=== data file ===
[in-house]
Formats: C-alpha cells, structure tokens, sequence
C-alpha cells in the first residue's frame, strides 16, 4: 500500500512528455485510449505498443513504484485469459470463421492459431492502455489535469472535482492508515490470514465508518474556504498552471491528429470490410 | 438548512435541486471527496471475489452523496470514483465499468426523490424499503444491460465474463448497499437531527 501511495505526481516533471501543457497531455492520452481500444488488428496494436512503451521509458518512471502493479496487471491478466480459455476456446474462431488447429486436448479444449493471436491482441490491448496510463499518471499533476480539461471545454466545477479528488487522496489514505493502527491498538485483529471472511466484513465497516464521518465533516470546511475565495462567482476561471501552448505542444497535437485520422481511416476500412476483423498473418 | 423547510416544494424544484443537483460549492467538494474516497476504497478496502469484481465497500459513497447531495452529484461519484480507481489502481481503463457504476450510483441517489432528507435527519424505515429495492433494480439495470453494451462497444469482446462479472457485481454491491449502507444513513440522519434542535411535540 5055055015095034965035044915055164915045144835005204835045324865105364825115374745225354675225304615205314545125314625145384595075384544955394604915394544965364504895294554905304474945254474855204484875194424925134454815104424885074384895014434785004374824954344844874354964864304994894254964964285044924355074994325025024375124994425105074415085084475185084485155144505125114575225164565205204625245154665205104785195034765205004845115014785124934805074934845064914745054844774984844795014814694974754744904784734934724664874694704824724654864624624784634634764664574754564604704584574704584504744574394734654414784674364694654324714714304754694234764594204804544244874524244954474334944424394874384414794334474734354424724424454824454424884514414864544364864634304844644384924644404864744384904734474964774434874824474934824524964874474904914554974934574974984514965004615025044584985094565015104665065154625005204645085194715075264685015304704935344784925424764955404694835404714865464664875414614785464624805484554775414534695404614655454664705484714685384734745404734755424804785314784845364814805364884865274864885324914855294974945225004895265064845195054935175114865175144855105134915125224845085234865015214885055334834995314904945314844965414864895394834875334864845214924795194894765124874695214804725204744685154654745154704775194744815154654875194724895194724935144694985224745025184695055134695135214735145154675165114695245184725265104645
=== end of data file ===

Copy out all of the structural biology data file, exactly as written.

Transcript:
[in-house]
Formats: C-alpha cells, structure tokens, sequence
C-alpha cells in the first residue's frame, strides 16, 4: 500500500512528455485510449505498443513504484485469459470463421492459431492502455489535469472535482492508515490470514465508518474556504498552471491528429470490410 | 438548512435541486471527496471475489452523496470514483465499468426523490424499503444491460465474463448497499437531527 501511495505526481516533471501543457497531455492520452481500444488488428496494436512503451521509458518512471502493479496487471491478466480459455476456446474462431488447429486436448479444449493471436491482441490491448496510463499518471499533476480539461471545454466545477479528488487522496489514505493502527491498538485483529471472511466484513465497516464521518465533516470546511475565495462567482476561471501552448505542444497535437485520422481511416476500412476483423498473418 | 423547510416544494424544484443537483460549492467538494474516497476504497478496502469484481465497500459513497447531495452529484461519484480507481489502481481503463457504476450510483441517489432528507435527519424505515429495492433494480439495470453494451462497444469482446462479472457485481454491491449502507444513513440522519434542535411535540 5055055015095034965035044915055164915045144835005204835045324865105364825115374745225354675225304615205314545125314625145384595075384544955394604915394544965364504895294554905304474945254474855204484875194424925134454815104424885074384895014434785004374824954344844874354964864304994894254964964285044924355074994325025024375124994425105074415085084475185084485155144505125114575225164565205204625245154665205104785195034765205004845115014785124934805074934845064914745054844774984844795014814694974754744904784734934724664874694704824724654864624624784634634764664574754564604704584574704584504744574394734654414784674364694654324714714304754694234764594204804544244874524244954474334944424394874384414794334474734354424724424454824454424884514414864544364864634304844644384924644404864744384904734474964774434874824474934824524964874474904914554974934574974984514965004615025044584985094565015104665065154625005204645085194715075264685015304704935344784925424764955404694835404714865464664875414614785464624805484554775414534695404614655454664705484714685384734745404734755424804785314784845364814805364884865274864885324914855294974945225004895265064845195054935175114865175144855105134915125224845085234865015214885055334834995314904945314844965414864895394834875334864845214924795194894765124874695214804725204744685154654745154704775194744815154654875194724895194724935144694985224745025184695055134695135214735145154675165114695245184725265104645